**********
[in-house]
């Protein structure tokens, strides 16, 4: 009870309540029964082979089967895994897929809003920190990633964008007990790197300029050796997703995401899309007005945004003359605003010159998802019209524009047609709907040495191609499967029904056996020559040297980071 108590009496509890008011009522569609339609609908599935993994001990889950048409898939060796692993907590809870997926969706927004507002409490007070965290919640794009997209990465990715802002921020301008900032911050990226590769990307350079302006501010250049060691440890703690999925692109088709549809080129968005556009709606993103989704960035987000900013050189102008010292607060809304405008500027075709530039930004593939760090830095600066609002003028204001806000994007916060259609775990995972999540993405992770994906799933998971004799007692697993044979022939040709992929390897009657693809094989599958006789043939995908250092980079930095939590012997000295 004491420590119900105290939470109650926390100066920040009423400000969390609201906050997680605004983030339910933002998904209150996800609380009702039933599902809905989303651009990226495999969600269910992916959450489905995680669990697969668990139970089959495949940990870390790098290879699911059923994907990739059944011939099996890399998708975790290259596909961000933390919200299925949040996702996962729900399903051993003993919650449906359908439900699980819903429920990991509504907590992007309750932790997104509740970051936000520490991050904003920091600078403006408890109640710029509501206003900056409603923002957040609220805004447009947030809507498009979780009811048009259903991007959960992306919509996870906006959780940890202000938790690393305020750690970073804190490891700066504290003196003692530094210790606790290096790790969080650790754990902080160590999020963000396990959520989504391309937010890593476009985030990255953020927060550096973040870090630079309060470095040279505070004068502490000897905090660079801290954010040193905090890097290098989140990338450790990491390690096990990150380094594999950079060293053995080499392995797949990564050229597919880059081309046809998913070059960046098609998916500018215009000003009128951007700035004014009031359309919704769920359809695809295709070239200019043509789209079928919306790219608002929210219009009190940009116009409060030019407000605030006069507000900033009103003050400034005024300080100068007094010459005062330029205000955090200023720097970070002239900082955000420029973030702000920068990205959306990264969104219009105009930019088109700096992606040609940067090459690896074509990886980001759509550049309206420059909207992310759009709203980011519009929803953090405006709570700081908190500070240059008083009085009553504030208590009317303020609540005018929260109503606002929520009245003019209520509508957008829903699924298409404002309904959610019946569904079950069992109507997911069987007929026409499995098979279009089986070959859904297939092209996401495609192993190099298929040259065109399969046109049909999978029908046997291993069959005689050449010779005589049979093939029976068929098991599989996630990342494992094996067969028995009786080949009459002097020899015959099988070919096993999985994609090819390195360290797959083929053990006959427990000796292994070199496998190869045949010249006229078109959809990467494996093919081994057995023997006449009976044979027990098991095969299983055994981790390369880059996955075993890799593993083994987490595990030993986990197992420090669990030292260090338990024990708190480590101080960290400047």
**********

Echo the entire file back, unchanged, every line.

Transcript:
[in-house]
């Protein structure tokens, strides 16, 4: 009870309540029964082979089967895994897929809003920190990633964008007990790197300029050796997703995401899309007005945004003359605003010159998802019209524009047609709907040495191609499967029904056996020559040297980071 108590009496509890008011009522569609339609609908599935993994001990889950048409898939060796692993907590809870997926969706927004507002409490007070965290919640794009997209990465990715802002921020301008900032911050990226590769990307350079302006501010250049060691440890703690999925692109088709549809080129968005556009709606993103989704960035987000900013050189102008010292607060809304405008500027075709530039930004593939760090830095600066609002003028204001806000994007916060259609775990995972999540993405992770994906799933998971004799007692697993044979022939040709992929390897009657693809094989599958006789043939995908250092980079930095939590012997000295 004491420590119900105290939470109650926390100066920040009423400000969390609201906050997680605004983030339910933002998904209150996800609380009702039933599902809905989303651009990226495999969600269910992916959450489905995680669990697969668990139970089959495949940990870390790098290879699911059923994907990739059944011939099996890399998708975790290259596909961000933390919200299925949040996702996962729900399903051993003993919650449906359908439900699980819903429920990991509504907590992007309750932790997104509740970051936000520490991050904003920091600078403006408890109640710029509501206003900056409603923002957040609220805004447009947030809507498009979780009811048009259903991007959960992306919509996870906006959780940890202000938790690393305020750690970073804190490891700066504290003196003692530094210790606790290096790790969080650790754990902080160590999020963000396990959520989504391309937010890593476009985030990255953020927060550096973040870090630079309060470095040279505070004068502490000897905090660079801290954010040193905090890097290098989140990338450790990491390690096990990150380094594999950079060293053995080499392995797949990564050229597919880059081309046809998913070059960046098609998916500018215009000003009128951007700035004014009031359309919704769920359809695809295709070239200019043509789209079928919306790219608002929210219009009190940009116009409060030019407000605030006069507000900033009103003050400034005024300080100068007094010459005062330029205000955090200023720097970070002239900082955000420029973030702000920068990205959306990264969104219009105009930019088109700096992606040609940067090459690896074509990886980001759509550049309206420059909207992310759009709203980011519009929803953090405006709570700081908190500070240059008083009085009553504030208590009317303020609540005018929260109503606002929520009245003019209520509508957008829903699924298409404002309904959610019946569904079950069992109507997911069987007929026409499995098979279009089986070959859904297939092209996401495609192993190099298929040259065109399969046109049909999978029908046997291993069959005689050449010779005589049979093939029976068929098991599989996630990342494992094996067969028995009786080949009459002097020899015959099988070919096993999985994609090819390195360290797959083929053990006959427990000796292994070199496998190869045949010249006229078109959809990467494996093919081994057995023997006449009976044979027990098991095969299983055994981790390369880059996955075993890799593993083994987490595990030993986990197992420090669990030292260090338990024990708190480590101080960290400047």